Hypochondrial distention according to Chinese Medicine

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Hypochondrial distention can be the consequence of several so-called “patterns of disharmony” in Chinese Medicine.

Chinese Medicine sees the body as a system, not a sum of isolated parts. A "pattern" is when the system's harmony is disrupted, leading to symptoms or signs that something is wrong (like hypochondrial distention here). It is similar to the concept of disease in Western Medicine but not quite: a Western disease can often be explained by several Chinese patterns and vice-versa.

A pattern often manifests itself in a combination of symptoms that, at first glance, do not seem necessarily related to each others. For instance here hypochondrial distention is often associated with irritability, epigastric distension and nausea in the pattern “Obstruction Of the Spleen By Dampness with Liver Qi Stagnation”. As you will see below, we have in record five patterns that can cause hypochondrial distention.

Once identified, patterns are treated using medicinal herbs, acupuncture, and other therapies. In the case of hypochondrial distention we’ve identified five herbal formulas that may help treat patterns behind the symptom.

We’ve also selected below the five medicinal herbs that we think are most likely to help treat hypochondrial distention.

The five "patterns of disharmony" that can cause hypochondrial distention

In Chinese Medicine hypochondrial distention is a symptom for 5 patterns that we have on record. Below is a small explanation for each of them with links for more details.

The Spleen is a so-called "Zang" Organ. Learn more about the Spleen in Chinese Medicine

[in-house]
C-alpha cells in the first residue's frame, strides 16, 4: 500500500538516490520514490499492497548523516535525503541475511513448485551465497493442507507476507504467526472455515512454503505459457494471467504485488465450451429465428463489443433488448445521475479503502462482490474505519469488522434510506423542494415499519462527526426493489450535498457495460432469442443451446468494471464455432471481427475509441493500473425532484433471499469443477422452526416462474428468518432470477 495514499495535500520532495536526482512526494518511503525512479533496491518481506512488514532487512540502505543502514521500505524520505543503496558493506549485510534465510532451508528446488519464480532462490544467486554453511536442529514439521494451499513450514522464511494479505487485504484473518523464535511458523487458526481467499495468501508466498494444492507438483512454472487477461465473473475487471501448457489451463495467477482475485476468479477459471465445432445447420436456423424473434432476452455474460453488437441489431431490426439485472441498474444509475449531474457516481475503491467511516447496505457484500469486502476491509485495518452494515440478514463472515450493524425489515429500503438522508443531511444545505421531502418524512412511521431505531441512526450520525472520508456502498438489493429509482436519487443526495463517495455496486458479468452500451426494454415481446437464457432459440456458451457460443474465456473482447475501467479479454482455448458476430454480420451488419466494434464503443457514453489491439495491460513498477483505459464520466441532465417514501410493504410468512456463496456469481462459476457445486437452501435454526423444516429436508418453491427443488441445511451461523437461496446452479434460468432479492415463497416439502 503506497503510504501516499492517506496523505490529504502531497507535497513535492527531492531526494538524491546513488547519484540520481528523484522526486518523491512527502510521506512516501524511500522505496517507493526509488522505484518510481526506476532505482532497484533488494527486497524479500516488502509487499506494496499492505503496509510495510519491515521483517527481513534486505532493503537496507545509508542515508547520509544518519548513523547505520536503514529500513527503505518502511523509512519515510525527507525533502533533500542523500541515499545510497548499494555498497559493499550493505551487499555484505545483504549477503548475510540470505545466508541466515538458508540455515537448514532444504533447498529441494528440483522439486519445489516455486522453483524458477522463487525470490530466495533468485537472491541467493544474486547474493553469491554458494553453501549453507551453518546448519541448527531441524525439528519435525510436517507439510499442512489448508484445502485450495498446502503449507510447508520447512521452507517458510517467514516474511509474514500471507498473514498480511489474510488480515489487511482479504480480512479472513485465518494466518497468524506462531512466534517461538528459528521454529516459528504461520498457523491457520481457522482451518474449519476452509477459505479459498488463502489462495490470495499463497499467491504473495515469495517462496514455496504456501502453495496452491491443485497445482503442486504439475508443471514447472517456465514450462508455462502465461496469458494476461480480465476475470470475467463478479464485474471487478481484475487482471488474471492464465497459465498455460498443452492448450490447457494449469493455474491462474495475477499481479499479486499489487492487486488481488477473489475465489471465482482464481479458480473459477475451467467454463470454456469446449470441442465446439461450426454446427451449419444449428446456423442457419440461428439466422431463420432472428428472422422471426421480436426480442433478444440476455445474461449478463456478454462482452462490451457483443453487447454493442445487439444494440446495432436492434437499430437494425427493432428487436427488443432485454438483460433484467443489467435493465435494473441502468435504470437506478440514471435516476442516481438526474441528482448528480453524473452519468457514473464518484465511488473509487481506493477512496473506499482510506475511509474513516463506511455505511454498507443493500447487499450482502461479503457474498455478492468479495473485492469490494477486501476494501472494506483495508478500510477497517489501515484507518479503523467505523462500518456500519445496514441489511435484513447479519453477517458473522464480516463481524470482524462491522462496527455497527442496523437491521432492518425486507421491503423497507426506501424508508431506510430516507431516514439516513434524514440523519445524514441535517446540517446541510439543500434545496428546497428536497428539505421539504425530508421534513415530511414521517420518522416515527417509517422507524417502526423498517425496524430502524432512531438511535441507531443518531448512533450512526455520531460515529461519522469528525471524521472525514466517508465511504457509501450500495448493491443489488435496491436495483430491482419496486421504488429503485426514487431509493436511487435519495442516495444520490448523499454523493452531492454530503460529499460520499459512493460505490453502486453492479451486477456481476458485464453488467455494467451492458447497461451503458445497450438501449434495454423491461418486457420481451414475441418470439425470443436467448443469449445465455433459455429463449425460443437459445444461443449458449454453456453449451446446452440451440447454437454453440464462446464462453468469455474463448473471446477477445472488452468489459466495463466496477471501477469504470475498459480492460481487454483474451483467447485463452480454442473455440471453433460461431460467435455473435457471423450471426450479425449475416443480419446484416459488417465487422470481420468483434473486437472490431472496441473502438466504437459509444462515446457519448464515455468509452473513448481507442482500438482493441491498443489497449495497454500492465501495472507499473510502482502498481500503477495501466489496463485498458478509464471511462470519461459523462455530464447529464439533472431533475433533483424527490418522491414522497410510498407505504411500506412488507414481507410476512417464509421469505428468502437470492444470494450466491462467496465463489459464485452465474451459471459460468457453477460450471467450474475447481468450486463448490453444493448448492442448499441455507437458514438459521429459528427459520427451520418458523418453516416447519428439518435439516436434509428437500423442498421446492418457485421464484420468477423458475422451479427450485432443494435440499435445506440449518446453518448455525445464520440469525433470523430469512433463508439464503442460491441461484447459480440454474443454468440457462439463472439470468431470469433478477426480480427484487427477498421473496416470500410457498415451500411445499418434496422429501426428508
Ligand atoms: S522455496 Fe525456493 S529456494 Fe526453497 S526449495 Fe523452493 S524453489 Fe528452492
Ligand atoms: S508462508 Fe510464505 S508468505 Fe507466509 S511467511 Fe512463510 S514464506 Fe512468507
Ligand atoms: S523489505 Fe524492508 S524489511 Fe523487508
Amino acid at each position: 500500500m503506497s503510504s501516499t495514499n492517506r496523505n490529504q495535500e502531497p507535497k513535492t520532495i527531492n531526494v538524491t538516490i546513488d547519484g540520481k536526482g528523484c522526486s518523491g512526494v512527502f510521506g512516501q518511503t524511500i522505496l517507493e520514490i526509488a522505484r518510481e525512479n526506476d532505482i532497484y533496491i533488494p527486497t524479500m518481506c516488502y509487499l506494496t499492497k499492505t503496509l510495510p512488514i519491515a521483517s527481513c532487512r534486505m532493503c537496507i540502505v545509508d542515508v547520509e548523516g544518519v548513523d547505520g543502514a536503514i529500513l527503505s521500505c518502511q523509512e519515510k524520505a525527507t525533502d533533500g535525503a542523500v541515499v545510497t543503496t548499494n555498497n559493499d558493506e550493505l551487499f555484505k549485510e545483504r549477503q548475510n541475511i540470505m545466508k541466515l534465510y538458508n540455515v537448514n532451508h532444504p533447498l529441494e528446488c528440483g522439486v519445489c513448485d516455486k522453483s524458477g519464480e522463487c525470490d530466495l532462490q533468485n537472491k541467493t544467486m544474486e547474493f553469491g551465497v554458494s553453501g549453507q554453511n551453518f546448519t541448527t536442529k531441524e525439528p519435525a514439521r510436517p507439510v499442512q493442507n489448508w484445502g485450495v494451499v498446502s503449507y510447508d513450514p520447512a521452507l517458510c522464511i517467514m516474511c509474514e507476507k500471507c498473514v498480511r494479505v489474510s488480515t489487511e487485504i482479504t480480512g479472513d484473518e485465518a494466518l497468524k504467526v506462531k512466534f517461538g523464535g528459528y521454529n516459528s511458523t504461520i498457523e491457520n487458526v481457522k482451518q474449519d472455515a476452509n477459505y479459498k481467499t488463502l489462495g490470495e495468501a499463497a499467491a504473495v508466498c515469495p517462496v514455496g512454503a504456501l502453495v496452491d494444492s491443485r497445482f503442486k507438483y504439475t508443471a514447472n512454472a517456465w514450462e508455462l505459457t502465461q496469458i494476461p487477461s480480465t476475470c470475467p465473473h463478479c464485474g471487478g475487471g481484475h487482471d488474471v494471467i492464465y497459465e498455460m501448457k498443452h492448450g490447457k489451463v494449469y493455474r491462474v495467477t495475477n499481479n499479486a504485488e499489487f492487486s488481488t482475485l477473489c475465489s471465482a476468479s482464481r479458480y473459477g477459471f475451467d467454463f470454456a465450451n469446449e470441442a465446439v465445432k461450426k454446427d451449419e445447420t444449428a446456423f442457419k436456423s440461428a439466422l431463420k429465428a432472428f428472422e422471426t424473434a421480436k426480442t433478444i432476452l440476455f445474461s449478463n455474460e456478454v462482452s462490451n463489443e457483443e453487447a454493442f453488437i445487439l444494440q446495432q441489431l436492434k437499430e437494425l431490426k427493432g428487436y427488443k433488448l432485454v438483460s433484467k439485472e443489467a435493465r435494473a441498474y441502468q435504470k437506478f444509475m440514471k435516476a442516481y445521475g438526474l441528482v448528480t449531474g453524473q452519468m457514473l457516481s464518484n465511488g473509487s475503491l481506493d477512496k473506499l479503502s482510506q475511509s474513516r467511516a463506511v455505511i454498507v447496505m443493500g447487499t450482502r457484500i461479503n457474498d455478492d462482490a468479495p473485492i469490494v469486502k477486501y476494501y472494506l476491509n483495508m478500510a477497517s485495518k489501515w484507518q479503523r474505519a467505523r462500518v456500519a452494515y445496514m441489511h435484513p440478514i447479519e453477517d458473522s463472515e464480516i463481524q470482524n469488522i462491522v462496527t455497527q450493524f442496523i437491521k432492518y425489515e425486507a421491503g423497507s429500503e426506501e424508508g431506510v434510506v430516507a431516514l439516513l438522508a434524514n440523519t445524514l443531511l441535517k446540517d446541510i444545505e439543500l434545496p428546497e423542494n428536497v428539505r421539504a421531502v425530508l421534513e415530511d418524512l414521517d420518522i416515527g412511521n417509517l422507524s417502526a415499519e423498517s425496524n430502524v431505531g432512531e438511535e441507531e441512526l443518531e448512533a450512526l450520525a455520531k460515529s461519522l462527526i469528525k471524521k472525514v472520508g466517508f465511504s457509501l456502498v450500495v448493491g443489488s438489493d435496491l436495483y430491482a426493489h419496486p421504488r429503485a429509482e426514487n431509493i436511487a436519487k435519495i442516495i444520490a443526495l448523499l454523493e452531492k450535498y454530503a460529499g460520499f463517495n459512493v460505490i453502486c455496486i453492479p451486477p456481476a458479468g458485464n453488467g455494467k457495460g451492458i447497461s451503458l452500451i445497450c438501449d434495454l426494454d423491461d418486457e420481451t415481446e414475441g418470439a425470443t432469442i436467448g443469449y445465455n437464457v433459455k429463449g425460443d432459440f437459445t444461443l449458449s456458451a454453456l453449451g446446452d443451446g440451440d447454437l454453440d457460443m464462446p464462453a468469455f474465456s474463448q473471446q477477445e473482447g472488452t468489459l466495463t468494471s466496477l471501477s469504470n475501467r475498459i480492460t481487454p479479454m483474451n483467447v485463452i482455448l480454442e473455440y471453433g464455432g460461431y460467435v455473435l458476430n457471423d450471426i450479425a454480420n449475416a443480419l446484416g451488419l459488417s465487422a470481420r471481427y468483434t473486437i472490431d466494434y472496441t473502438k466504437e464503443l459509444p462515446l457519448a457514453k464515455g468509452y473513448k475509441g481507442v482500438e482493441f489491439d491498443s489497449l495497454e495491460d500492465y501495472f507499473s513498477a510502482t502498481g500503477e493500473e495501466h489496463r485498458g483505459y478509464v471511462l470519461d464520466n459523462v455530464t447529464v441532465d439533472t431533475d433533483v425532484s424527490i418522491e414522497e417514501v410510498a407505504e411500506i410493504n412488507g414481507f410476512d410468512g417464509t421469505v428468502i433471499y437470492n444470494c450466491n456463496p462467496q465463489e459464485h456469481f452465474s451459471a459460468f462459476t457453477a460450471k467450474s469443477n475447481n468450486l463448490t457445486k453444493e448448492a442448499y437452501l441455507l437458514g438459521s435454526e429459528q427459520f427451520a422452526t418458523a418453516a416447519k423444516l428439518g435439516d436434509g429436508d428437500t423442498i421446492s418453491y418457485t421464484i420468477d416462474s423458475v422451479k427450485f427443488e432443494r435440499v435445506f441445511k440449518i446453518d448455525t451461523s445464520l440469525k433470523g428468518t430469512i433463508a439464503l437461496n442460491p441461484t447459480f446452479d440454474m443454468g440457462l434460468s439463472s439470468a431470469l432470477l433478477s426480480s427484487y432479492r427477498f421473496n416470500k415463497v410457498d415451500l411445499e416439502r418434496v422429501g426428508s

Obstruction Of the Spleen By Dampness with Liver Qi Stagnation

Pulse type(s): Slippery (Hua), Wiry (Xian)

In addition to hypochondrial distention, other symptoms associated with Obstruction Of the Spleen By Dampness with Liver Qi Stagnation include irritability, epigastric distension and nausea.

Obstruction Of the Spleen By Dampness with Liver Qi Stagnation is often treated with Ping Wei San, a herbal formula made of 4 herbs (including Black Atractylodes Rhizomes - Cang Zhu - as a key herb). Ping Wei San belongs to the category of "formulas that transform dampness and harmonize stomach", which might be why it is often recommended for this pattern. Its main action as a formula is: "Dries Dampness".

Read more about Obstruction Of the Spleen By Dampness with Liver Qi Stagnation here

The Liver is a so-called "Zang" Organ. Learn more about the Liver in Chinese Medicine

Rebellious Liver Qi invading the Stomach

Pulse type(s): Weak (Ruo), Wiry (Xian)

In addition to hypochondrial distention, other symptoms associated with Rebellious Liver Qi invading the Stomach include irritability, epigastric distension and frequent sighing.

Rebellious Liver Qi invading the Stomach is often treated with Xuan Fu Dai Zhe Tang, a herbal formula made of 7 herbs (including Inula Flowers - Xuan Fu Hua - as a key herb). Xuan Fu Dai Zhe Tang belongs to the category of "formulas for a rebellious qi", which might be why it is often recommended for this pattern. Its main action as a formula is: "Regulates the downward flow of Stomach Qi".

Read more about Rebellious Liver Qi invading the Stomach here

The Liver is a so-called "Zang" Organ. Learn more about the Liver in Chinese Medicine

Liver Qi Stagnation

Pulse type(s): Wiry (Xian)

Tongue color: Normal (light red)

When Liver Qi does not flow smoothly or regularly, it becomes Stagnant and in Excess. This leads to Heat accumulating in the Liver. The feeling of ‘Distension’ (zhang 胀) is the main symptom of Liver Qi Stagnation.

In addition to hypochondrial distention, other symptoms associated with Liver Qi Stagnation include irritability, epigastric distension and depression.

From a Western Medicine standpoint Liver Qi Stagnation is associated with health issues such as Low Breast Milk Supply, Mastitis or Breast Engorgement.